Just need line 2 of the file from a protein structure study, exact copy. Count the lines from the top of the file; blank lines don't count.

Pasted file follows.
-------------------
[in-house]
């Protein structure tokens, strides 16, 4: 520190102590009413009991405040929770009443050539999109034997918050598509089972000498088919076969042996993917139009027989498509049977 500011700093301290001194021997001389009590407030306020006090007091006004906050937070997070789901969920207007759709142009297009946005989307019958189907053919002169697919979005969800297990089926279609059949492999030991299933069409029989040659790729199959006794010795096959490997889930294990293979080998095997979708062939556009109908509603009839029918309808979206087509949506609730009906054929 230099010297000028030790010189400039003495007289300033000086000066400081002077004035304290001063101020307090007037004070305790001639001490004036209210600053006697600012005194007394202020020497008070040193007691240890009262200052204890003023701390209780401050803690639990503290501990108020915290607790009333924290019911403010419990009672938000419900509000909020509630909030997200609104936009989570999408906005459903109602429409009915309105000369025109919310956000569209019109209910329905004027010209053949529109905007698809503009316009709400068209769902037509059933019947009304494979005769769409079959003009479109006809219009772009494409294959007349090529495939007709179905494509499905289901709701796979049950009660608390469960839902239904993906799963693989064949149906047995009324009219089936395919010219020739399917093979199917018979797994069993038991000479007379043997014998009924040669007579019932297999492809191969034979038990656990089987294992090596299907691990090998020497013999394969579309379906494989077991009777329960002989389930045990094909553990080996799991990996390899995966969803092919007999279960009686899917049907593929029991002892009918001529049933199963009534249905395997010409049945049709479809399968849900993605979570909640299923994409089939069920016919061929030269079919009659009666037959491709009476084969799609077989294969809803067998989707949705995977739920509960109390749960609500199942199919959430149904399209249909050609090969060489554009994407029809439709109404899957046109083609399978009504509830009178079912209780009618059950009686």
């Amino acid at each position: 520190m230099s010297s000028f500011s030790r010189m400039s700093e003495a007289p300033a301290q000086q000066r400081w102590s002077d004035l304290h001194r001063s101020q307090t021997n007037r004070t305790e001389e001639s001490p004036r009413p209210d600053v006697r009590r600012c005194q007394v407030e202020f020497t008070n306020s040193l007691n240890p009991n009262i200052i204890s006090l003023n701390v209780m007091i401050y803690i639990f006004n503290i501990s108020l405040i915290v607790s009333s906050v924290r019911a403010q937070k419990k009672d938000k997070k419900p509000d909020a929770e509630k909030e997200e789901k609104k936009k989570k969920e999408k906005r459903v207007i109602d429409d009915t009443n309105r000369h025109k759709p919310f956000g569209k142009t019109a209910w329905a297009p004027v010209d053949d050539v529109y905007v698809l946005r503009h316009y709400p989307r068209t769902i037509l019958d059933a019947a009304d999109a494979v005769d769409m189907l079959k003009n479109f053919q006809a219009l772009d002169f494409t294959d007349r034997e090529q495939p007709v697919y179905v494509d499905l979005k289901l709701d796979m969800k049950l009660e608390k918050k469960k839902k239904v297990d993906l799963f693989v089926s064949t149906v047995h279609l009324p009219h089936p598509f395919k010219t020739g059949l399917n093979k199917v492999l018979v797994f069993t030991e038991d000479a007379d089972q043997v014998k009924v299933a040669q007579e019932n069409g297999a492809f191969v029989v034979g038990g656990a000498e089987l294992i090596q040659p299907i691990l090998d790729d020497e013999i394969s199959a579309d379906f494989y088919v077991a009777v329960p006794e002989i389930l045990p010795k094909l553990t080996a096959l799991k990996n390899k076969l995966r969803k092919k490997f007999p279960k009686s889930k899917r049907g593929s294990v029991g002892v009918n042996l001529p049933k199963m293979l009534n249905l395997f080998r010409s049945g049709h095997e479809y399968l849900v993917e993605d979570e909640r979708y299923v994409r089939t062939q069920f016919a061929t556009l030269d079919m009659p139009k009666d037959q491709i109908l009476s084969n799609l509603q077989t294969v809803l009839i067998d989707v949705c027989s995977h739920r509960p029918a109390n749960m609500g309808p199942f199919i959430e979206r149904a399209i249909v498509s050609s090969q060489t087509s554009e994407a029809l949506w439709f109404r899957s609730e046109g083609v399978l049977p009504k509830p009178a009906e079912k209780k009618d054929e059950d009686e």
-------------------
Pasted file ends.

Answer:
């Protein structure tokens, strides 16, 4: 520190102590009413009991405040929770009443050539999109034997918050598509089972000498088919076969042996993917139009027989498509049977 500011700093301290001194021997001389009590407030306020006090007091006004906050937070997070789901969920207007759709142009297009946005989307019958189907053919002169697919979005969800297990089926279609059949492999030991299933069409029989040659790729199959006794010795096959490997889930294990293979080998095997979708062939556009109908509603009839029918309808979206087509949506609730009906054929 230099010297000028030790010189400039003495007289300033000086000066400081002077004035304290001063101020307090007037004070305790001639001490004036209210600053006697600012005194007394202020020497008070040193007691240890009262200052204890003023701390209780401050803690639990503290501990108020915290607790009333924290019911403010419990009672938000419900509000909020509630909030997200609104936009989570999408906005459903109602429409009915309105000369025109919310956000569209019109209910329905004027010209053949529109905007698809503009316009709400068209769902037509059933019947009304494979005769769409079959003009479109006809219009772009494409294959007349090529495939007709179905494509499905289901709701796979049950009660608390469960839902239904993906799963693989064949149906047995009324009219089936395919010219020739399917093979199917018979797994069993038991000479007379043997014998009924040669007579019932297999492809191969034979038990656990089987294992090596299907691990090998020497013999394969579309379906494989077991009777329960002989389930045990094909553990080996799991990996390899995966969803092919007999279960009686899917049907593929029991002892009918001529049933199963009534249905395997010409049945049709479809399968849900993605979570909640299923994409089939069920016919061929030269079919009659009666037959491709009476084969799609077989294969809803067998989707949705995977739920509960109390749960609500199942199919959430149904399209249909050609090969060489554009994407029809439709109404899957046109083609399978009504509830009178079912209780009618059950009686």